8. Cedarbaum, J.M. and Aghajanian, G.K., Afferent projections to the rat locus coeruleus as determined by a retrograde tracing technique, J.Comp.Neurol., 178, 1, 1978.
  9. Chase, M.H., Soja, P.J. and Morales, F.R., Evidence that glycine mediates the postsynaptic potentials that inhibit lumbar motoneurons during the atonia of active sleep, J. Neurosci., 9, 743, 1989.
  10. Cherubini, E., North, R. A. and Williams., J.T., Synaptic potentials in rat locus coeruleus neurons, J. Physiol. (London), 406, 431, 1988.
  11. Chouvet, G., Akaoka, H. and Aston-Jones, G., Serotonin selectively decreases glutamate-induced excitation of locus coeruleus neurons, C.R. Acad. Sci. (Paris), 306, 339, 1988.
  12. Dahlström, A. and Fuxe, K., Evidence for the existence of monoamine-containing neurons in the central nervous system. I. Demonstration in the cell bodies of brain stem neurons, Acta Physiol. Scand. (Suppl.), 232, 1, 1964.
  13. Darracq, L., Gervasoni, D., Soulière, F., Lin, J.S., Fort, P., Chouvet, G. and Luppi, P-H., Effect of strychnine on rat locus coeruleus neurons during sleep and wakefulness, NeuroReport , 8, 351, 1996.
  14. Ennis, M. and Aston-Jones, G., GABA-mediated inhibition of locus coeruleus from the dorsomedial rostral medulla, J. Neurosci., 9, 2973, 1989.
  15. Gaillard, J.-M., Principles and Practice of Sleep Medicine, M.H. Kryger, T. Roth and W.C. Dement (Eds), Philadelphia, 349, 1994.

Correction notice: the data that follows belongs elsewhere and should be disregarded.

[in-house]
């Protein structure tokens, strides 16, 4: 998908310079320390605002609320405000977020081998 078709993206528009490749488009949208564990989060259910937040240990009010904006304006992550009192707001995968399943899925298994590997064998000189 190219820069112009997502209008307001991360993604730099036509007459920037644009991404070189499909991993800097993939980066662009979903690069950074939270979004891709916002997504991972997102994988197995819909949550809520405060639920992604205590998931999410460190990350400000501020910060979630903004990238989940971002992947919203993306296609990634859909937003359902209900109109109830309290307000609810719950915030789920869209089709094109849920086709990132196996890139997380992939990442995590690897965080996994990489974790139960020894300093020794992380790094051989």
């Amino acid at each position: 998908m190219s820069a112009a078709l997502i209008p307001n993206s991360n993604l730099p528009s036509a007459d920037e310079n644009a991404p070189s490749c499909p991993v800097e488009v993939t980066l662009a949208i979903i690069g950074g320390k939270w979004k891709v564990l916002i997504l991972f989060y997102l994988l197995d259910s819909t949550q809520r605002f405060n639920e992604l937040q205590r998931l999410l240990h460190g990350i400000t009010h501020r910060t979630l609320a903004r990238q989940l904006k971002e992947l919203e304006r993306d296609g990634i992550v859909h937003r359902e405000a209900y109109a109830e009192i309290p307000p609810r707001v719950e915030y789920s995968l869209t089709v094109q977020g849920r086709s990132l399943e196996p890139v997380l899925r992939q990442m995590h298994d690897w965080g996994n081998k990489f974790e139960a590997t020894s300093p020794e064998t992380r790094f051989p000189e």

16. Gallager, D.W. and Aghajanian, G.K., Effect of antipsychotic drugs on the firing of dorsal raphe cells. II. Reversal by picrotoxin, Eur. J. Pharmacol., 39, 357, 1976.
  17. Gallager, D.W., Benzodiazepines : potentiation of a GABA inhibitory response in the dorsal raphe nucleus, Eur. J. Pharmacol., 49, 133, 1978.
  18. Gervasoni, D., Darracq, L., Fort P., Soulière F., Chouvet, G and Luppi, P.-H., Electrophysiological evidence that noradrenergic neurones of the rat locus coeruleus are tonically inhibited by GABA during sleep. Eur. J. Neurosci., 10, ,1998.
  19. Guyenet, P.G. and Aghajanian, G.K., Ach, Substance P and Met-Enkephalin in the locus coeruleus : pharmacological evidence for independent sites of action, Eur. J. Pharmacol., 53, 319, 1979.
  20. Henley K. and Morrison A.R., A re-evaluation of the effects of lesions of the pontine tegmentum and locus coeruleus on phenomena of paradoxical sleep in the cat. Acta Neurobiol. Exp (Warszawa), 34, 215, 1974.
  21. Hobson, J., McCarley, R. and Wyzinski, P., Sleep cycle oscillation : reciprocal discharge by two brainstem groups, Science, 189, 55, 1975.
  22. Holstege, J.C. and Bongers, C.M.H., A glycinergic projection from the ventromedial lower brainstem to spinal motoneurons. An ultrastructural double labeling study in rat, Brain Res., 566, 308, 1991.
  23. John, J., Kumar, V.M., Gopinath, G., Ramesh, V., Mallick, H., Changes in sleep-wakefulness after kainic acid lesion of the preoptic area in rats, Jpn. J. Physiol., 44, 231, 1994.